He seemed remarkably touched.

“THANK YOU!” he said and patted me on the chest. “It’s the work of that man.” And he pointed to a tall, lumpy, balding guy who was his dialogue coach.

Dealing with pro athletes much of my sportswriting career, they tell me they most appreciate fans who come up and compliment them and keep moving. No autographs. No pictures. Just a small droplet of appreciation and it’s over. You don’t do what my fellow cardinal did later. An Indian man who plays an Indian Catholic with a long black robe and an enormous round black — and, from what he said, broiling — hat, wanted to chat with Sorrentino. He wanted to tell him that a famous director in India is one of his biggest fans and has seen all of his movies. Between takes in the palace ballroom, he walked up to Sorrentino, who was standing alone, his face wrinkled in concentration, and said, “Can I have two words with you?”

Sorrentino looked at him as if he was a homeless beggar asking for a spare room.

“No,” he said and walked off.

Only once did I see Diane Keaton, who plays a nun and is the pope’s supporter from New Jersey. She was in one scene in the ballroom with no lines. She stood off to the side with her hands in prayer. She looked very diminutive. Then again, all nuns look diminutive. After the shoot, she came over to all of us and, curiously, took our picture, just like one of the tourists in sunglasses outside.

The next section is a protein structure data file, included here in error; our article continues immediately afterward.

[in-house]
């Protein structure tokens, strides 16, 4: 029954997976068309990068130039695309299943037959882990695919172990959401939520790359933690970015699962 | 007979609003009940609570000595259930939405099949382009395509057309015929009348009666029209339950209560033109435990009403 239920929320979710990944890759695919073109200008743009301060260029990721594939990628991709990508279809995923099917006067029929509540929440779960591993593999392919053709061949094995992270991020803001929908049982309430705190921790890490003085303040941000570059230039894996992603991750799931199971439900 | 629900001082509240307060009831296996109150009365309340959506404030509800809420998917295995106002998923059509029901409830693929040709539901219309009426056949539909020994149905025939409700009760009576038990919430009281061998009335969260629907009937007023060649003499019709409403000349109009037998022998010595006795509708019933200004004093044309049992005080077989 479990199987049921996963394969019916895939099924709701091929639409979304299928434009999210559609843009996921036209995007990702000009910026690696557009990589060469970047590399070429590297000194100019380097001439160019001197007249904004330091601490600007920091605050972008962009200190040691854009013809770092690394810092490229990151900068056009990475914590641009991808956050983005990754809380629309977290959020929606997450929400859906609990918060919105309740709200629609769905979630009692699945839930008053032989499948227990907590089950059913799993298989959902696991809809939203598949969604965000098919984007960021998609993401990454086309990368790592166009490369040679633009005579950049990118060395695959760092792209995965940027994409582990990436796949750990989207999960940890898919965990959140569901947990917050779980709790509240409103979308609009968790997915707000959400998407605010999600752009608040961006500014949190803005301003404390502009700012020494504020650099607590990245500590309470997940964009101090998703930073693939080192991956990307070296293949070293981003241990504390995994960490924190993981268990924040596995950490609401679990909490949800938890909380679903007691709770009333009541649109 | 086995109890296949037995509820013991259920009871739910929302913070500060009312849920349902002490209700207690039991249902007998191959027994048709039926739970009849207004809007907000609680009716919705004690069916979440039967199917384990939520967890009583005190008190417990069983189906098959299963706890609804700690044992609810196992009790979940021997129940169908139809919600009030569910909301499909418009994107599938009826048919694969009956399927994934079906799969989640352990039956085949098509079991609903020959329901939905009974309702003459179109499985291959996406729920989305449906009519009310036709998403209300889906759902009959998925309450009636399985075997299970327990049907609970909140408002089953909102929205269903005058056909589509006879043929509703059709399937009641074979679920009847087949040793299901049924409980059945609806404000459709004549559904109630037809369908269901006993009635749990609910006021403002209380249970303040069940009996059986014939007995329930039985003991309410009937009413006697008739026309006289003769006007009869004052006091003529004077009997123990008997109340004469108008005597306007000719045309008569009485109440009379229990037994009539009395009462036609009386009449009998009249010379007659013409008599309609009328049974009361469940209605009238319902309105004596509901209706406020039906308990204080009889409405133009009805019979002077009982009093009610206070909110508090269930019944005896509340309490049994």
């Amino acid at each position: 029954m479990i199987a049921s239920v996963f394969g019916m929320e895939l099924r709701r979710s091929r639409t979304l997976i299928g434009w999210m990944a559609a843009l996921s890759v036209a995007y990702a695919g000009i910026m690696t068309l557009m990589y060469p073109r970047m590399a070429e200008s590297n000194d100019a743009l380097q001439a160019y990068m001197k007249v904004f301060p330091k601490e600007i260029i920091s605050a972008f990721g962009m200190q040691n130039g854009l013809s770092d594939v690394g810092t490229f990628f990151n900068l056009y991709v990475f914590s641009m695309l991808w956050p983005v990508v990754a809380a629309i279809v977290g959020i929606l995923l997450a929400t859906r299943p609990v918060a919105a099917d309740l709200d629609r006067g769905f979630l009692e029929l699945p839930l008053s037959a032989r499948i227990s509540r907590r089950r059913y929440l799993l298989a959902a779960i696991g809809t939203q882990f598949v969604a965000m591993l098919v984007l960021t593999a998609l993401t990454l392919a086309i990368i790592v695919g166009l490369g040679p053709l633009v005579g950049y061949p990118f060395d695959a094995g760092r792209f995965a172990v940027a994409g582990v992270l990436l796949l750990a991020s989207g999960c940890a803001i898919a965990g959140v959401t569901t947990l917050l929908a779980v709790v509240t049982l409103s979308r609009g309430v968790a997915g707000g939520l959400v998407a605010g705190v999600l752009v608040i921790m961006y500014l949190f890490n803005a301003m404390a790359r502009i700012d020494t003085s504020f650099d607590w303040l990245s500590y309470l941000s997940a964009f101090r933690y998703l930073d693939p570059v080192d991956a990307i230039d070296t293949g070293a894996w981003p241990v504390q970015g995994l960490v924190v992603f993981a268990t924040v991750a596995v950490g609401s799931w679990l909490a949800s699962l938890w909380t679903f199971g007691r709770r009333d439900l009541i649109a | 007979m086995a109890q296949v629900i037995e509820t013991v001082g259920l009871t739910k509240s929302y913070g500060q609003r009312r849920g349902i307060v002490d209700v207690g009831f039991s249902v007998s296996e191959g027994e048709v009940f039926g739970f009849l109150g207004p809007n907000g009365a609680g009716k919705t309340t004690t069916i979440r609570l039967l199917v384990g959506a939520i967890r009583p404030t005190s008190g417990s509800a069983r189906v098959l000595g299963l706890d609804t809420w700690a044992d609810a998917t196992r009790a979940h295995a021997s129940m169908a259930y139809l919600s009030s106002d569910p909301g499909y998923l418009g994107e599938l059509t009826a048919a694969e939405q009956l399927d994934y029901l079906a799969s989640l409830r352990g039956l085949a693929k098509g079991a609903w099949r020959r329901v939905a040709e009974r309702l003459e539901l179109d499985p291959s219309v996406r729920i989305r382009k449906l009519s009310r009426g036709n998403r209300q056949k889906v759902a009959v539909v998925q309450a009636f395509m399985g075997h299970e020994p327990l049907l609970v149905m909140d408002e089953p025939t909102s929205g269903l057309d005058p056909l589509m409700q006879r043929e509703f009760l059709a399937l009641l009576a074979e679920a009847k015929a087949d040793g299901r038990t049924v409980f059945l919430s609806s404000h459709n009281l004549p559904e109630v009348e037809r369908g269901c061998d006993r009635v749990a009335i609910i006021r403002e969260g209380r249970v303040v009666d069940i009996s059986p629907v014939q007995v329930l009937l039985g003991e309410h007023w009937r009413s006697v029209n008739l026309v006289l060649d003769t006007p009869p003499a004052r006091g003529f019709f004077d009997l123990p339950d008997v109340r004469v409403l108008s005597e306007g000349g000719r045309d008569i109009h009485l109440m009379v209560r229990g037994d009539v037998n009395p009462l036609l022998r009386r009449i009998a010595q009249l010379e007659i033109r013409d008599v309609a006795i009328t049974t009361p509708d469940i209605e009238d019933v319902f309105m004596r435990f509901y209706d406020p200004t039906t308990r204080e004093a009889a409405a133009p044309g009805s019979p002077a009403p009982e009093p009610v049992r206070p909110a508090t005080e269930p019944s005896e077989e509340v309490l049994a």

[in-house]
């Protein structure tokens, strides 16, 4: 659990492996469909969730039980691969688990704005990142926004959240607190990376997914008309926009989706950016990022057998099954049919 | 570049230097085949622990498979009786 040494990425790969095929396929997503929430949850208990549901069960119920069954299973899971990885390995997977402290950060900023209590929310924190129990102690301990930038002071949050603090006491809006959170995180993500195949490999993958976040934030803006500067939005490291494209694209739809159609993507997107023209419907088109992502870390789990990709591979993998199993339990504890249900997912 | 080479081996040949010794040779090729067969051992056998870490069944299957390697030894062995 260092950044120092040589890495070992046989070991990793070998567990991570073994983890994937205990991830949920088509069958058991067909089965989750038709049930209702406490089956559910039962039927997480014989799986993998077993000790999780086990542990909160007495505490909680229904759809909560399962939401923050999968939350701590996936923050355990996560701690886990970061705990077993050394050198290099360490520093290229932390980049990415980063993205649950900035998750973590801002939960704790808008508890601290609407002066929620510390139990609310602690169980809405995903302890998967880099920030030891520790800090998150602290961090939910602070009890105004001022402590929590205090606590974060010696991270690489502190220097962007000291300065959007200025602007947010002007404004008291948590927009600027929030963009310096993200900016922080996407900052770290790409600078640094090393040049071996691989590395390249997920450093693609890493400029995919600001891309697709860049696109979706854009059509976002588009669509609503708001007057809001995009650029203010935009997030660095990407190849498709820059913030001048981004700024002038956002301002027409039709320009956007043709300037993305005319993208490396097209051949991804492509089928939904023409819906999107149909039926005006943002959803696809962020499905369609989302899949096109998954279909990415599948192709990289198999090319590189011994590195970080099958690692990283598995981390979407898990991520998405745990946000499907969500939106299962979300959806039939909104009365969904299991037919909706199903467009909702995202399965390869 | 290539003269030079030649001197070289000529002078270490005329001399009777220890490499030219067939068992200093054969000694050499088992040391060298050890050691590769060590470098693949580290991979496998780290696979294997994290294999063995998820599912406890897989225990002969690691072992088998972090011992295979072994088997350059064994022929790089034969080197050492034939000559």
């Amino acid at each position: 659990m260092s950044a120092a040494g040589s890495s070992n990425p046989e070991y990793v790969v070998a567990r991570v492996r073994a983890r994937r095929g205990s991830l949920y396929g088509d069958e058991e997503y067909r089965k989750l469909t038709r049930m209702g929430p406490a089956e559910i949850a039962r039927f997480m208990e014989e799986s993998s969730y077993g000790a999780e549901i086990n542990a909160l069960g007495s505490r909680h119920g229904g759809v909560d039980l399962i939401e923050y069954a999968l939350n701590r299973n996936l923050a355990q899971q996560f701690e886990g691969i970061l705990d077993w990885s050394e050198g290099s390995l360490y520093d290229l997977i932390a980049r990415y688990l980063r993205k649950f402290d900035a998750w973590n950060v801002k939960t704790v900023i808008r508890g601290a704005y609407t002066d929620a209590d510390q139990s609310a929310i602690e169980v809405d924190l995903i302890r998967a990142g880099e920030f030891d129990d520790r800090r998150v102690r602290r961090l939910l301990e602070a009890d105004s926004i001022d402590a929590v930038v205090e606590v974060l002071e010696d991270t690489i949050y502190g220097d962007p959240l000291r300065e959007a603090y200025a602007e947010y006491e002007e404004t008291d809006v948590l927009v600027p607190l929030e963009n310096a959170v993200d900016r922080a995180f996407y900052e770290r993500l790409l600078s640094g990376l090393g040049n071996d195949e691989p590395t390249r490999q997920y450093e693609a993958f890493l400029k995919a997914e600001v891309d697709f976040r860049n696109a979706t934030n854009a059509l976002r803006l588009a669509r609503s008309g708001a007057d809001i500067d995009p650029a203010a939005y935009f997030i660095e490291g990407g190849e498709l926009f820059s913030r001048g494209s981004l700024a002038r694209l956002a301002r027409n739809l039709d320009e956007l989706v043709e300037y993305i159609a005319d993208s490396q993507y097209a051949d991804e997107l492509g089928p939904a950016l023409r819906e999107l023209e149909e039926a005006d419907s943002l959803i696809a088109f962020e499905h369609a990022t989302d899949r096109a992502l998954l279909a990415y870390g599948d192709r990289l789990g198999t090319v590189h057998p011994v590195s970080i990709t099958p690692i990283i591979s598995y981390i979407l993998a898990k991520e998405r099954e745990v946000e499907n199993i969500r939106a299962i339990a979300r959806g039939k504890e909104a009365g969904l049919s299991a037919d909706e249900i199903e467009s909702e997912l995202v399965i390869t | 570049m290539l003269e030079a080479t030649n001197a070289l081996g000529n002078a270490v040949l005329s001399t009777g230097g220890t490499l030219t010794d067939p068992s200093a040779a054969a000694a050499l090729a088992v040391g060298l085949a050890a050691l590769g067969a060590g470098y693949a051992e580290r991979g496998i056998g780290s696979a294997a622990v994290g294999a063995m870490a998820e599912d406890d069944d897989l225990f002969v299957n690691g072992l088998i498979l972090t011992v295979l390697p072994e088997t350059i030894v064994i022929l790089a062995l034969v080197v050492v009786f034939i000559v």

“HI!” she said to us with a smile as big as the Hollywood sign.

My next connection with the film wasn’t until this fall when I’ve sat on my couch in Rome watching it on Sky, a subscription of which I bought just for this series. The European soccer it carries will be a distant second. It’s not just that I’m in it. It’s because after shooting some scenes, I have come to one inescapable conclusion.

This series will be a HUGE hit.

It has all the factors that intrigue American viewers. Religious conflict. International upheaval. Edgy personalities. Forbidden sex. Law plays a right-wing pope from New Jersey, for crying out loud. It came to Rome in the middle of the Jubilee when an estimated 8 million pilgrims will descend on the Vatican this year. And Jude Law will carry this thing into every news and entertainment magazine in the Northern Hemisphere. He will not only give the world a new world vision but a new vision of what a pope could look like in the future. It will be upsetting for Catholics, unsettling for the rest and entertaining for all. I am glad I am part of it.

In fact, I feel blessed.